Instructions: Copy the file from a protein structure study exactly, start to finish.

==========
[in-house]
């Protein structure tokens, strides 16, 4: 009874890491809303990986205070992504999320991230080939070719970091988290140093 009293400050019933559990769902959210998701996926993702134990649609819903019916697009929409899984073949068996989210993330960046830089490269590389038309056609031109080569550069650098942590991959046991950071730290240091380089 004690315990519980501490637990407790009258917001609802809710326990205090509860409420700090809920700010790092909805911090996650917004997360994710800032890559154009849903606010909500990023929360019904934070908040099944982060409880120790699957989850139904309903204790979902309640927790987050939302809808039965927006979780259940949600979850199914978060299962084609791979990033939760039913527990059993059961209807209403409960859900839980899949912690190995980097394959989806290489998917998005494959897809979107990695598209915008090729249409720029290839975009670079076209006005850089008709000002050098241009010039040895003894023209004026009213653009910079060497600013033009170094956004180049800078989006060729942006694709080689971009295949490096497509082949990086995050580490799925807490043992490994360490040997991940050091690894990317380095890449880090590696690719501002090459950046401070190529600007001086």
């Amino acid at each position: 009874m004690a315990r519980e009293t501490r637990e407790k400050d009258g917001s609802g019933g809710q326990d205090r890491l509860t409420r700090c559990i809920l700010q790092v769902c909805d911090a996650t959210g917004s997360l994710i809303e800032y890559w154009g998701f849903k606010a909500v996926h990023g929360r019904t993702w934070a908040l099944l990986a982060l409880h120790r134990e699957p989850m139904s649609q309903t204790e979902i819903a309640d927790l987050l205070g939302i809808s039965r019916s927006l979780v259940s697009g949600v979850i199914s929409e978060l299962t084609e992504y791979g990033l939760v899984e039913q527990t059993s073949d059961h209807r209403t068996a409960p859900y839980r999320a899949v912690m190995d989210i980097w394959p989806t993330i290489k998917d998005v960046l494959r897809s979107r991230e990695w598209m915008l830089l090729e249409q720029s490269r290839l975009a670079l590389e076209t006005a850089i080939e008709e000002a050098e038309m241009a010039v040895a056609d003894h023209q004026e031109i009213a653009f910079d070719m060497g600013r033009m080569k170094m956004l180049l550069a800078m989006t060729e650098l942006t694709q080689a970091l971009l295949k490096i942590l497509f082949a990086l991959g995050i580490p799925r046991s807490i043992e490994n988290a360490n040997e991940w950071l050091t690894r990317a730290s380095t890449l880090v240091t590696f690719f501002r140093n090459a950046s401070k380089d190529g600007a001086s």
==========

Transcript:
[in-house]
């Protein structure tokens, strides 16, 4: 009874890491809303990986205070992504999320991230080939070719970091988290140093 009293400050019933559990769902959210998701996926993702134990649609819903019916697009929409899984073949068996989210993330960046830089490269590389038309056609031109080569550069650098942590991959046991950071730290240091380089 004690315990519980501490637990407790009258917001609802809710326990205090509860409420700090809920700010790092909805911090996650917004997360994710800032890559154009849903606010909500990023929360019904934070908040099944982060409880120790699957989850139904309903204790979902309640927790987050939302809808039965927006979780259940949600979850199914978060299962084609791979990033939760039913527990059993059961209807209403409960859900839980899949912690190995980097394959989806290489998917998005494959897809979107990695598209915008090729249409720029290839975009670079076209006005850089008709000002050098241009010039040895003894023209004026009213653009910079060497600013033009170094956004180049800078989006060729942006694709080689971009295949490096497509082949990086995050580490799925807490043992490994360490040997991940050091690894990317380095890449880090590696690719501002090459950046401070190529600007001086």
């Amino acid at each position: 009874m004690a315990r519980e009293t501490r637990e407790k400050d009258g917001s609802g019933g809710q326990d205090r890491l509860t409420r700090c559990i809920l700010q790092v769902c909805d911090a996650t959210g917004s997360l994710i809303e800032y890559w154009g998701f849903k606010a909500v996926h990023g929360r019904t993702w934070a908040l099944l990986a982060l409880h120790r134990e699957p989850m139904s649609q309903t204790e979902i819903a309640d927790l987050l205070g939302i809808s039965r019916s927006l979780v259940s697009g949600v979850i199914s929409e978060l299962t084609e992504y791979g990033l939760v899984e039913q527990t059993s073949d059961h209807r209403t068996a409960p859900y839980r999320a899949v912690m190995d989210i980097w394959p989806t993330i290489k998917d998005v960046l494959r897809s979107r991230e990695w598209m915008l830089l090729e249409q720029s490269r290839l975009a670079l590389e076209t006005a850089i080939e008709e000002a050098e038309m241009a010039v040895a056609d003894h023209q004026e031109i009213a653009f910079d070719m060497g600013r033009m080569k170094m956004l180049l550069a800078m989006t060729e650098l942006t694709q080689a970091l971009l295949k490096i942590l497509f082949a990086l991959g995050i580490p799925r046991s807490i043992e490994n988290a360490n040997e991940w950071l050091t690894r990317a730290s380095t890449l880090v240091t590696f690719f501002r140093n090459a950046s401070k380089d190529g600007a001086s």